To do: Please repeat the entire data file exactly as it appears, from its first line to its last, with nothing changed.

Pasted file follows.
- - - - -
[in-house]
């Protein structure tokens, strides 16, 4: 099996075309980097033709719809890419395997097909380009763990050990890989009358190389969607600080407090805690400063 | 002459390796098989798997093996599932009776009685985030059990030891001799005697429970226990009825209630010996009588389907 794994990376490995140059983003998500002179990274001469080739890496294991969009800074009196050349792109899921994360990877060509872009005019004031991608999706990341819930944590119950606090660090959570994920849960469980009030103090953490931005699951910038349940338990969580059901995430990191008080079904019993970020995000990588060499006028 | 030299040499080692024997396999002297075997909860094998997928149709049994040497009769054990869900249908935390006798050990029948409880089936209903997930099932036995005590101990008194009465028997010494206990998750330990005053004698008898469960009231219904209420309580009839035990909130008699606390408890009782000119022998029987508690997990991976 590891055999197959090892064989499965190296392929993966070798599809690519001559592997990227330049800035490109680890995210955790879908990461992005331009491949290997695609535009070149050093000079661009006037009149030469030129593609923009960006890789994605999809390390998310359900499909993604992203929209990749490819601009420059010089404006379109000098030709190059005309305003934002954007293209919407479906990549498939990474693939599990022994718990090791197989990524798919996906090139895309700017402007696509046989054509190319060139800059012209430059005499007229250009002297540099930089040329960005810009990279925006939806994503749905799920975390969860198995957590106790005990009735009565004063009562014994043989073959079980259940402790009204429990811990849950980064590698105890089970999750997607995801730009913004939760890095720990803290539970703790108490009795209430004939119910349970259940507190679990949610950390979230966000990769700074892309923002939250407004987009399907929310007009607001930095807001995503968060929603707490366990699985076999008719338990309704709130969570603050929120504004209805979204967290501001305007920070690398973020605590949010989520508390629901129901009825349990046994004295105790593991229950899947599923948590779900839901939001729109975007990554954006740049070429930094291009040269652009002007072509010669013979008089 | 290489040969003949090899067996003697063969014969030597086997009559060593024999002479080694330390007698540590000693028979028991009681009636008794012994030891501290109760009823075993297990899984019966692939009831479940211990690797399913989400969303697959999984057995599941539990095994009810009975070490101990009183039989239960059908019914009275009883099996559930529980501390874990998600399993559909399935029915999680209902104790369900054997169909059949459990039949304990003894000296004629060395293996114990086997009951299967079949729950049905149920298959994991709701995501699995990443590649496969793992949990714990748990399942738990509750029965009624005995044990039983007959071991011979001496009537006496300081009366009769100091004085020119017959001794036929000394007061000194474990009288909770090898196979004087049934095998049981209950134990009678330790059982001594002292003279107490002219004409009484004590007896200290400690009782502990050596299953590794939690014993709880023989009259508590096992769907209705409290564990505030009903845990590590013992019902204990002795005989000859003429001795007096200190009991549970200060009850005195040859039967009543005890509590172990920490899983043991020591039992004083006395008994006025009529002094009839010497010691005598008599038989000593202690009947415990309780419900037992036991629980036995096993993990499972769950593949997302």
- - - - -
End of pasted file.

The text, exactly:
[in-house]
């Protein structure tokens, strides 16, 4: 099996075309980097033709719809890419395997097909380009763990050990890989009358190389969607600080407090805690400063 | 002459390796098989798997093996599932009776009685985030059990030891001799005697429970226990009825209630010996009588389907 794994990376490995140059983003998500002179990274001469080739890496294991969009800074009196050349792109899921994360990877060509872009005019004031991608999706990341819930944590119950606090660090959570994920849960469980009030103090953490931005699951910038349940338990969580059901995430990191008080079904019993970020995000990588060499006028 | 030299040499080692024997396999002297075997909860094998997928149709049994040497009769054990869900249908935390006798050990029948409880089936209903997930099932036995005590101990008194009465028997010494206990998750330990005053004698008898469960009231219904209420309580009839035990909130008699606390408890009782000119022998029987508690997990991976 590891055999197959090892064989499965190296392929993966070798599809690519001559592997990227330049800035490109680890995210955790879908990461992005331009491949290997695609535009070149050093000079661009006037009149030469030129593609923009960006890789994605999809390390998310359900499909993604992203929209990749490819601009420059010089404006379109000098030709190059005309305003934002954007293209919407479906990549498939990474693939599990022994718990090791197989990524798919996906090139895309700017402007696509046989054509190319060139800059012209430059005499007229250009002297540099930089040329960005810009990279925006939806994503749905799920975390969860198995957590106790005990009735009565004063009562014994043989073959079980259940402790009204429990811990849950980064590698105890089970999750997607995801730009913004939760890095720990803290539970703790108490009795209430004939119910349970259940507190679990949610950390979230966000990769700074892309923002939250407004987009399907929310007009607001930095807001995503968060929603707490366990699985076999008719338990309704709130969570603050929120504004209805979204967290501001305007920070690398973020605590949010989520508390629901129901009825349990046994004295105790593991229950899947599923948590779900839901939001729109975007990554954006740049070429930094291009040269652009002007072509010669013979008089 | 290489040969003949090899067996003697063969014969030597086997009559060593024999002479080694330390007698540590000693028979028991009681009636008794012994030891501290109760009823075993297990899984019966692939009831479940211990690797399913989400969303697959999984057995599941539990095994009810009975070490101990009183039989239960059908019914009275009883099996559930529980501390874990998600399993559909399935029915999680209902104790369900054997169909059949459990039949304990003894000296004629060395293996114990086997009951299967079949729950049905149920298959994991709701995501699995990443590649496969793992949990714990748990399942738990509750029965009624005995044990039983007959071991011979001496009537006496300081009366009769100091004085020119017959001794036929000394007061000194474990009288909770090898196979004087049934095998049981209950134990009678330790059982001594002292003279107490002219004409009484004590007896200290400690009782502990050596299953590794939690014993709880023989009259508590096992769907209705409290564990505030009903845990590590013992019902204990002795005989000859003429001795007096200190009991549970200060009850005195040859039967009543005890509590172990920490899983043991020591039992004083006395008994006025009529002094009839010497010691005598008599038989000593202690009947415990309780419900037992036991629980036995096993993990499972769950593949997302």